I'd heard of Shuffle Chess before 'Fischer Random' emerged. And without much enthusiasm I must confess, except that the name seemed appropriate.
But see what happens: the great late Bobby Fischer, dissatisfied with the way Chess is evolving (or indeed the lack thereof), suggests his own variant, that next becomes increasingly popular in certain sections of the Chess community under the name 'Chess960', a reference to the number of possible initial positions in the game.
The 'future of Chess', no less.

I hold Chess in high regard, but not to the point of contemplating divine origins. It's a man-made game and I do have a quarrel to pick with its rules, regarding some points, or Grand Chess and Dragonfly wouldn't exist.

Implicitly: we welcome Chess players who are willing to explore variants. So with Chess960's star rising, we considered it a good game to attract more players to the Pit.
"And", I thought, "at least it will have no use for castling".

Obviously I hadn't read the rules, silly me. The very first thing one reads in Chess960 - Wiki is:

  • Chess960, or Fischer Random Chess, is a chess variant produced by the late former World Champion Bobby Fischer by modifying the rules of Shuffle Chess so that castling possibilities exist for all starting positions.

If I were a cynic I'd have no trouble noticing that, true, Chess960 compares to Chess like a decade's worth of tabloids to a brilliant book, but at least we've saved the weirdest move, implemented specifically to fix a problem in Chess, and even made it weirder, despite the fact that the very problem doesn't even exist, in Chess960.
Let me put it bluntly: This is castling for the sake of castling. Castling has a specific justification in Chess. It should never even have been considered in a 'shuffle variant'.

You may have noticed that with this latest addition we now have no less than four great Chess players - Emanuel Lasker, Edward Lasker, José Raúl Capablanca and Bobby Fischer - and one former worldchampion Draughts - Herman Hoogland - who've come up with a couple of games ranging from 'bad' to 'not good enough'.
Admittedly there's one notable exception: Ljuban Dedić was Yugoslavian champion of International Checkers in 1989 and president of the Croatian Draughts association later. He developed Croda, an outstanding Draughts variant, out of dissatisfaction with Draughts' abominable margin of draws.

  • Emanuel Lasker made Lasca, that is, he 'extracted' the mechanism from its Shashki housing and put it in a Checkers housing instead. He should have noticed that the mechanism is severely hampering its own kings by allowing them to be buried under their own men. He might have sensed something was wrong there. But he remained stuck on the in this case unholy 'checkers trinity' of an initial position, an opposite direction of play, and promotion.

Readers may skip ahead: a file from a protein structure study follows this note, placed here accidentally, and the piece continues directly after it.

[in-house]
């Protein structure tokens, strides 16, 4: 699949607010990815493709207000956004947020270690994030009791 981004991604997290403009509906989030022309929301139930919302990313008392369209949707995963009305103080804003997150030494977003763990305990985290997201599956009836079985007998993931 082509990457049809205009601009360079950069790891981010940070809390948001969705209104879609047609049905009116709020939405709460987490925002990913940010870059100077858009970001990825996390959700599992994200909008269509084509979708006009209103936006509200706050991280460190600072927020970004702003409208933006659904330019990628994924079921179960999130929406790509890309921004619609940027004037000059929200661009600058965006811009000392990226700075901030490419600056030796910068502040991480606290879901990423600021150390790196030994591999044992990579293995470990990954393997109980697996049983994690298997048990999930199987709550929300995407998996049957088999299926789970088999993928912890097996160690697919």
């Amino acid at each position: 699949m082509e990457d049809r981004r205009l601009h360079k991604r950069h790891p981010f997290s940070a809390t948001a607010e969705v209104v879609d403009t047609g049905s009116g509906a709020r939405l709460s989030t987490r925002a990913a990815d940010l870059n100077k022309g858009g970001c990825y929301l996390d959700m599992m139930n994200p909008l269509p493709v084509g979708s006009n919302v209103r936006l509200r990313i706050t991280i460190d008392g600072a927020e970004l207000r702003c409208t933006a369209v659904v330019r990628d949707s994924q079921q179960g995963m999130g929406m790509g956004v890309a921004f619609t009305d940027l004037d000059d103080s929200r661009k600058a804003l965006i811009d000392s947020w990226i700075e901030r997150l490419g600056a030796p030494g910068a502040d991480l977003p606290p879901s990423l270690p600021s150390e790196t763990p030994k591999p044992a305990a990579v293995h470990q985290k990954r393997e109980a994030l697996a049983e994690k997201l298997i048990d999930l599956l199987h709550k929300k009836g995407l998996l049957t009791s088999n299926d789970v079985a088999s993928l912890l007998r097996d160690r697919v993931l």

He was hampered by his own premiss and basically left the mechanism in a similar housing as the one he found it in.
  • Herman Hoogland was worldchampion International Draughts from 1912-1925. He advocated to reduce the board once more to 8x8, keeping the rules of the international game, but with a weird king that would capture men the normal way, but would capture kings only in a straight fashion - and those two combined. It works, but as an organism with an artificial limb.
  • José Raúl Capablanca and Edward Lasker worked on an idea that has been around since the end of the 16th century: Chess with a logically complete set of pieces by adding the other two pieces that combine basic moves: the rook-knight combination and the bishop-knight combination. They experimented with a 10x10 board as well as an 8x10 board, see Capablanca Chess.
    They were hampered by another premiss: that pieces should fill the first row and pawns the second. Very strange, considering the existence of Xiangqi and Shogi.
    Of course they intuitively favored the square board, but pawns would be too far apart. Giving them the option of a moving three squares initially gave rise to new problems concerning e.p. capture and the options of a pawn that initially moves only one square: may it still move two squares after that? Of course they still needed castling, with the rooks tucked away even farther.